A rose is a rose is a rapture of the nose Scientists explore taste, touch, smell

November 10, 1992|By Douglas Birch | Douglas Birch,Staff Writer

You don't have to be a scientist to know that a whiff of bourbon and cigars can evoke memories of a favorite uncle or that a rose's scent can return you to your mother's garden, even in the dead of winter.

But how does this happen? How are the molecules that float off that stogie detected with such precision, and how is a rose's scent stamped into the circuitry of the brain?

A team of researchers at Johns Hopkins School of Medicine are tackling these and related questions as part of their work at the new Keck Center for the Study of Special Senses, established recently with a $2 million grant from the W. M. Keck Foundation of Los Angeles.

While some of the researchers are investigating aspects of sight and hearing, others are exploring areas that have been studied less extensively -- taste, touch and "olfaction," or smell. Dr. Solomon Snyder, director of neuroscience at the medical school and head of the Keck Center, is an internationally recognized expert on smell. And he says that nosing around doesn't get the respect that it's due.

"A lot is known about how the brain processes seeing, a reasonable amount for hearing and hardly anything about smell and taste," said Dr. Snyder.

But odors have more influence than we might think in how we perceive the world, Dr. Snyder said, pointing out that smell is associated with a part of the brain called the hippocampus, which also seems to play a major role in memory, emotion and sex.

"There's a very close link between memory and smell," said Dr. Snyder, an enthusiastic researcher who talks in a kind of stage whisper and peppers his sentences with sound effects -- snapping his fingers or making popping sounds to simulate the firing of a nerve cell.

"In earlier, more primitive mammals, the sense of smell is enormously important. And a very large part of the brain is devoted to smell," he said.

There are about 5,000 known smells, Dr. Snyder said, and all of them could probably be detected through various combinations of perhaps a dozen receptors inside the nose. Receptors are the individual cells that recognize when an odor is present, and alert the brain.

A researcher at Columbia University has found that a person has about 1,000 genes that contain the blueprints for an equal number of odorant receptors in the nose. "Which is surprising seeing as how common sense tells you you don't really need 1,000 receptors to identify 5,000 odorants, but maybe God decided to do it that way," Dr. Snyder said.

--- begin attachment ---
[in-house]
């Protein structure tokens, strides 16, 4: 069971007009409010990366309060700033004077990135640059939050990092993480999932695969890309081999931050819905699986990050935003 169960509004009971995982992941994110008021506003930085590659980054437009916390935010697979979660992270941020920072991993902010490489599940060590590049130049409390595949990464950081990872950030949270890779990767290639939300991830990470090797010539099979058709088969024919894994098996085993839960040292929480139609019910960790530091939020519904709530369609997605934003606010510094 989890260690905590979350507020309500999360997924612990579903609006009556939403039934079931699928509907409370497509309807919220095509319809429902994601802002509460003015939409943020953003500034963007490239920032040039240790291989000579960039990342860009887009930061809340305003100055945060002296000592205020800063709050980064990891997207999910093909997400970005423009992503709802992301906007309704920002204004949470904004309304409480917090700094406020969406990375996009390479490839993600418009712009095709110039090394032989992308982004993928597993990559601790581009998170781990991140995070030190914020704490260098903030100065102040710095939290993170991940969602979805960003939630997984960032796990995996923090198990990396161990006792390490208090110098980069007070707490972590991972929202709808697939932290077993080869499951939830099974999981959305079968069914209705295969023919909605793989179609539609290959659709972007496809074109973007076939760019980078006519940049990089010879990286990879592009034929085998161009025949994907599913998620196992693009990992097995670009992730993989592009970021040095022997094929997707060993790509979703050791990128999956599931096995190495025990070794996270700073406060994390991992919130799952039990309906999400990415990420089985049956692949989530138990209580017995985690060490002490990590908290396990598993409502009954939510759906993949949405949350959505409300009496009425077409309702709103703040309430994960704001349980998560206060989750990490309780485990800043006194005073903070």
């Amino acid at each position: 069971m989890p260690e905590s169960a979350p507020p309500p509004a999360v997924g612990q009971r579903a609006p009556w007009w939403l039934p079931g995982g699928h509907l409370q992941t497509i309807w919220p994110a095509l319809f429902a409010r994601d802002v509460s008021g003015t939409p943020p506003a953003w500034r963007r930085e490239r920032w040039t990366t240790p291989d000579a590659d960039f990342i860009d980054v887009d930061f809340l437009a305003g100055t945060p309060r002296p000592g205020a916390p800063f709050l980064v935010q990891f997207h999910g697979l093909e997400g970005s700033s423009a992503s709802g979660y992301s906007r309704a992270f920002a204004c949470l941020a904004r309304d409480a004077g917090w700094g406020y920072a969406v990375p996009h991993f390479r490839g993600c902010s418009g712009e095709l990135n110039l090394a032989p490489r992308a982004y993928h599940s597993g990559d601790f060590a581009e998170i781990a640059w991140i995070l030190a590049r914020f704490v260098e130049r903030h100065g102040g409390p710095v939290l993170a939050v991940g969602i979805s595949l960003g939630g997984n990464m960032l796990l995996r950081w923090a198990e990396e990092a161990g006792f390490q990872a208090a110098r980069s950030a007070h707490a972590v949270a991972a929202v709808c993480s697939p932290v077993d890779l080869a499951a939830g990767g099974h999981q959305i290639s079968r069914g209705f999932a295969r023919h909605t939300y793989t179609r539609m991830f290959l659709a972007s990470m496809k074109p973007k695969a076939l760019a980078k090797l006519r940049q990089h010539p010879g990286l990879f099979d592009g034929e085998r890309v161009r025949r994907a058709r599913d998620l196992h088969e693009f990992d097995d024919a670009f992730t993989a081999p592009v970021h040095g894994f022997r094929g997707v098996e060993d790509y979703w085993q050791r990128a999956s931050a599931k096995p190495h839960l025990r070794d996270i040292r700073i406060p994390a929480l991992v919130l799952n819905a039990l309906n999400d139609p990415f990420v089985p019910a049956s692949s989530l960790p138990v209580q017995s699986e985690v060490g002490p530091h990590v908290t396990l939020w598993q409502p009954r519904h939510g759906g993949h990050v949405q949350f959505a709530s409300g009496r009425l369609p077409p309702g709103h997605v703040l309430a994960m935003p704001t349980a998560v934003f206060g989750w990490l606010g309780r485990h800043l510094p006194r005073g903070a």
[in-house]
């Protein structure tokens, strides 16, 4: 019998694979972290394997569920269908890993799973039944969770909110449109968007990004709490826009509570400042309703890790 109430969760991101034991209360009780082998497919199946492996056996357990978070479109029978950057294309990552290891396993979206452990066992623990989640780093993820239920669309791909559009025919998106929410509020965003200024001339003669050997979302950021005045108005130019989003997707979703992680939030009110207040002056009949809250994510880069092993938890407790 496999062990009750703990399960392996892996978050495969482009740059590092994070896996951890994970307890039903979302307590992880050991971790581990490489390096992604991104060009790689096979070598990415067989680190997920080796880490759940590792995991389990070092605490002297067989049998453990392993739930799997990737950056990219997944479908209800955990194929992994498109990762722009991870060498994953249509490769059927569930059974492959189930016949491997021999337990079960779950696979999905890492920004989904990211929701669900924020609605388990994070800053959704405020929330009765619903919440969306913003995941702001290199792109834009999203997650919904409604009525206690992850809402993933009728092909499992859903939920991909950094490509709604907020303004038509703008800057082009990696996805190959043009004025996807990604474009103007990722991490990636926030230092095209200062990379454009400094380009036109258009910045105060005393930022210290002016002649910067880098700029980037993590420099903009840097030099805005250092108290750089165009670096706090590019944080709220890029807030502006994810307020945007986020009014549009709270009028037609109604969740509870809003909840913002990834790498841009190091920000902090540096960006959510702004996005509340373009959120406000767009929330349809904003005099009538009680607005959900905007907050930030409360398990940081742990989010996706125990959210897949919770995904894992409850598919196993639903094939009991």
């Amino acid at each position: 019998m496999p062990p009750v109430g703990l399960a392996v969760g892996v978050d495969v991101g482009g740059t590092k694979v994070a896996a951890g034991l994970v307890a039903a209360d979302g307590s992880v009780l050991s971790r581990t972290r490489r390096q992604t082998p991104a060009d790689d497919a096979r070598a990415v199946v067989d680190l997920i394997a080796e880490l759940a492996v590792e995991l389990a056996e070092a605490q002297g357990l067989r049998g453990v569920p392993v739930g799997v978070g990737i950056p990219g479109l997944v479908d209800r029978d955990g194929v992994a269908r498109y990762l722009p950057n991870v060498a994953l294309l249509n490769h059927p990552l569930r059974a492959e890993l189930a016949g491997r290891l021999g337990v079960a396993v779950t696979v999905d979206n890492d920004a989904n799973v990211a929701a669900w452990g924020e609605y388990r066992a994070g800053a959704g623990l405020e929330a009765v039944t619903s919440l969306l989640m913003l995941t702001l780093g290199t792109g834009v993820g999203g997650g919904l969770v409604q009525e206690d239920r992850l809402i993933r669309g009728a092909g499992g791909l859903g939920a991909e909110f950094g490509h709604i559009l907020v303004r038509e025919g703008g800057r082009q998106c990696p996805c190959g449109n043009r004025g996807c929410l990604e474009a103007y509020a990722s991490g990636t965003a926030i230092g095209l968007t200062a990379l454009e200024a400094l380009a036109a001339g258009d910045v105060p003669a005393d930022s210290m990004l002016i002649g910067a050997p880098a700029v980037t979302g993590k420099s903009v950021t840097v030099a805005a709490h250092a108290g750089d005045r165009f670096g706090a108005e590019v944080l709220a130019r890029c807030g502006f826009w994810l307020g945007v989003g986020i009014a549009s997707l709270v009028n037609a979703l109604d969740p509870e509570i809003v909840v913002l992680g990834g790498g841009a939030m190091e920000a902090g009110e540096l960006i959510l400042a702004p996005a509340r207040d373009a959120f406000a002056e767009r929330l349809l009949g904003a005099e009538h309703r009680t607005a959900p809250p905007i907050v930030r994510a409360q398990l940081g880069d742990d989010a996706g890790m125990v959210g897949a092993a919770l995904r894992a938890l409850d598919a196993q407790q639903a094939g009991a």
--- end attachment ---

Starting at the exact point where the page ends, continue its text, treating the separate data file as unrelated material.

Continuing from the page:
These 1,000 genes make up 1 percent -- a significant fraction -- of each person's complete library of about 100,000 genes.

"It's not altogether surprising," Dr. Snyder said, "because in lower mammals smell is crucial for the survival of the self."

"Most animals remember a friend or an enemy based on their smell, not on what they look like," he said. "And in the survival of the species, olfaction is critical for courtship and mating." By making small cuts or lesions in a certain part of a rat's brain, he said, researchers can restrict the processing of smells that help trigger courtship.

"They can still smell. But if the cuts eliminate the responsiveness to pheromone, Dr. Snyder said, "Whap! They don't mate, no more sex!"

Dr. Snyder is looking at how the molecules that float into the nose trigger odor receptors, starting the cascade of events that leads to the sensation, and memory, of smelling a rose.

It works this way: Objects give off molecules of gas that contain the odor. Each molecule, or odorant, fits like a key in the lock of a tiny, specialized receptor in the nose. Inserting this "key" triggers the formation of a substance inside the receptor, typically a molecule called cyclic AMP.

"The most crucial part . . . is that the second messenger, cyclic AMP, triggers the adding of phosphate groups to proteins in the cell," Dr. Snyder said. "And that turns out to be about the most universal of all communication within the cell."

The chemical change, called phosphorylation, is amplified a million times in a kind of chain reaction inside the cell.

Ultimately, the intensity of the reaction causes the receptor to fire, sending an electrochemical message through nerve cells to the brain. Researchers think the receptor simply turns on and off, signaling the brain that a particular odor is present.

Once the smell signal reaches the brain cells, or neurons, in an area of the brain called the hippocampus, it registers as a specific sensation in ways that scientists are still debating. But some progress is being made on how the sensation is recorded.

"Think about learning and memory," Dr. Snyder said.

"All we know is that something is changed more or less permanently. The brain works by neurons firing. This neuron 'A' fires and makes neuron 'B' fire and neuron 'C' fires. If they stop firing . . . then you've forgotten. How are you going to remember?

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